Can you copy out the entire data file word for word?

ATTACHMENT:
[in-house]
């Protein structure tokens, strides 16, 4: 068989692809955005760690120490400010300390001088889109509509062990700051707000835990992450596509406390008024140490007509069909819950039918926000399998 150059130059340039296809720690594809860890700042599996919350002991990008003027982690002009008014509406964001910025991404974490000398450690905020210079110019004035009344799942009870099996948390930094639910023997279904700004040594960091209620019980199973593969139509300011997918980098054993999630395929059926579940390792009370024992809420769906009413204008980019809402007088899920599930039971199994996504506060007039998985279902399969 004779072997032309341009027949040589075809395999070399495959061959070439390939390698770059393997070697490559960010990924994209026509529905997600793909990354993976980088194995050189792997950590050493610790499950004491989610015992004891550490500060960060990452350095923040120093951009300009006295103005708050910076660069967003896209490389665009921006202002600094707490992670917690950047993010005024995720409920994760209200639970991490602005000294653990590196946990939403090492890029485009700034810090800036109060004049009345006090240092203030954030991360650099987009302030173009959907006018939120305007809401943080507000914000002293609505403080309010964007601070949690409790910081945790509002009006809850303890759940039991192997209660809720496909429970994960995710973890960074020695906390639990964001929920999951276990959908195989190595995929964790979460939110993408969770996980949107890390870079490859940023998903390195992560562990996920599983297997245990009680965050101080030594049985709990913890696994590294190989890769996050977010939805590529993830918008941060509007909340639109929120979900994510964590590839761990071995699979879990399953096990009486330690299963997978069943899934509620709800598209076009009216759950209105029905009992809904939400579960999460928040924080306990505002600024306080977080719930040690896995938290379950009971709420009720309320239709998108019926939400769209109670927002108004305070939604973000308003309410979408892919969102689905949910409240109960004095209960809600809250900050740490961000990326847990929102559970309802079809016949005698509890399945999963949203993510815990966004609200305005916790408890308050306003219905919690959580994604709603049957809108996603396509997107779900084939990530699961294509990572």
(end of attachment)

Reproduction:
[in-house]
């Protein structure tokens, strides 16, 4: 068989692809955005760690120490400010300390001088889109509509062990700051707000835990992450596509406390008024140490007509069909819950039918926000399998 150059130059340039296809720690594809860890700042599996919350002991990008003027982690002009008014509406964001910025991404974490000398450690905020210079110019004035009344799942009870099996948390930094639910023997279904700004040594960091209620019980199973593969139509300011997918980098054993999630395929059926579940390792009370024992809420769906009413204008980019809402007088899920599930039971199994996504506060007039998985279902399969 004779072997032309341009027949040589075809395999070399495959061959070439390939390698770059393997070697490559960010990924994209026509529905997600793909990354993976980088194995050189792997950590050493610790499950004491989610015992004891550490500060960060990452350095923040120093951009300009006295103005708050910076660069967003896209490389665009921006202002600094707490992670917690950047993010005024995720409920994760209200639970991490602005000294653990590196946990939403090492890029485009700034810090800036109060004049009345006090240092203030954030991360650099987009302030173009959907006018939120305007809401943080507000914000002293609505403080309010964007601070949690409790910081945790509002009006809850303890759940039991192997209660809720496909429970994960995710973890960074020695906390639990964001929920999951276990959908195989190595995929964790979460939110993408969770996980949107890390870079490859940023998903390195992560562990996920599983297997245990009680965050101080030594049985709990913890696994590294190989890769996050977010939805590529993830918008941060509007909340639109929120979900994510964590590839761990071995699979879990399953096990009486330690299963997978069943899934509620709800598209076009009216759950209105029905009992809904939400579960999460928040924080306990505002600024306080977080719930040690896995938290379950009971709420009720309320239709998108019926939400769209109670927002108004305070939604973000308003309410979408892919969102689905949910409240109960004095209960809600809250900050740490961000990326847990929102559970309802079809016949005698509890399945999963949203993510815990966004609200305005916790408890308050306003219905919690959580994604709603049957809108996603396509997107779900084939990530699961294509990572």